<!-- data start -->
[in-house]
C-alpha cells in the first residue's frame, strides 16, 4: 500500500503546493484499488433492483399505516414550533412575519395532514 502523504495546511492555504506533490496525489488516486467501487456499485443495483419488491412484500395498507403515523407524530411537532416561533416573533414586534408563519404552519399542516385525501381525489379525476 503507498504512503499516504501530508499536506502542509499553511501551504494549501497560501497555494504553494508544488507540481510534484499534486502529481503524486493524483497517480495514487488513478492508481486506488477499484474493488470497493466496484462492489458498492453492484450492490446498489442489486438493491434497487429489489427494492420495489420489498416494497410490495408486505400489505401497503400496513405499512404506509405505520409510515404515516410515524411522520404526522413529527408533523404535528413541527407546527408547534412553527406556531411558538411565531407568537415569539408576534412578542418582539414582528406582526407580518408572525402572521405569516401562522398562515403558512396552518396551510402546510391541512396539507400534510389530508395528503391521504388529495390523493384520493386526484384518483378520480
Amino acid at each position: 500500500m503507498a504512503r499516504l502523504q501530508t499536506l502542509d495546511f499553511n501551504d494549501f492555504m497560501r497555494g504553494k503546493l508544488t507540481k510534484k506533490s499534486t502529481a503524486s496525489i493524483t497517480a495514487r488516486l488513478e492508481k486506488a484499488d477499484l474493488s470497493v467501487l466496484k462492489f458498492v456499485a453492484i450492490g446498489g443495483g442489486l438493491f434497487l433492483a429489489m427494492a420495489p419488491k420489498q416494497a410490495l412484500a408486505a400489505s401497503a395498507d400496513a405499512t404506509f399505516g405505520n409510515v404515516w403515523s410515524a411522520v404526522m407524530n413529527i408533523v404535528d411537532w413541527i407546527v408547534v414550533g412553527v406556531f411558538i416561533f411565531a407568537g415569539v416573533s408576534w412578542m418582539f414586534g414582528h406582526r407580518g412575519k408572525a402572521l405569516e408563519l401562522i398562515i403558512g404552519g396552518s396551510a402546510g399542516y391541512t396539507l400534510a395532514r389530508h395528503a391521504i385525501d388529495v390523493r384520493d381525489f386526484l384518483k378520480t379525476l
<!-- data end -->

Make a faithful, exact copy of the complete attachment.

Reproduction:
[in-house]
C-alpha cells in the first residue's frame, strides 16, 4: 500500500503546493484499488433492483399505516414550533412575519395532514 502523504495546511492555504506533490496525489488516486467501487456499485443495483419488491412484500395498507403515523407524530411537532416561533416573533414586534408563519404552519399542516385525501381525489379525476 503507498504512503499516504501530508499536506502542509499553511501551504494549501497560501497555494504553494508544488507540481510534484499534486502529481503524486493524483497517480495514487488513478492508481486506488477499484474493488470497493466496484462492489458498492453492484450492490446498489442489486438493491434497487429489489427494492420495489420489498416494497410490495408486505400489505401497503400496513405499512404506509405505520409510515404515516410515524411522520404526522413529527408533523404535528413541527407546527408547534412553527406556531411558538411565531407568537415569539408576534412578542418582539414582528406582526407580518408572525402572521405569516401562522398562515403558512396552518396551510402546510391541512396539507400534510389530508395528503391521504388529495390523493384520493386526484384518483378520480
Amino acid at each position: 500500500m503507498a504512503r499516504l502523504q501530508t499536506l502542509d495546511f499553511n501551504d494549501f492555504m497560501r497555494g504553494k503546493l508544488t507540481k510534484k506533490s499534486t502529481a503524486s496525489i493524483t497517480a495514487r488516486l488513478e492508481k486506488a484499488d477499484l474493488s470497493v467501487l466496484k462492489f458498492v456499485a453492484i450492490g446498489g443495483g442489486l438493491f434497487l433492483a429489489m427494492a420495489p419488491k420489498q416494497a410490495l412484500a408486505a400489505s401497503a395498507d400496513a405499512t404506509f399505516g405505520n409510515v404515516w403515523s410515524a411522520v404526522m407524530n413529527i408533523v404535528d411537532w413541527i407546527v408547534v414550533g412553527v406556531f411558538i416561533f411565531a407568537g415569539v416573533s408576534w412578542m418582539f414586534g414582528h406582526r407580518g412575519k408572525a402572521l405569516e408563519l401562522i398562515i403558512g404552519g396552518s396551510a402546510g399542516y391541512t396539507l400534510a395532514r389530508h395528503a391521504i385525501d388529495v390523493r384520493d381525489f386526484l384518483k378520480t379525476l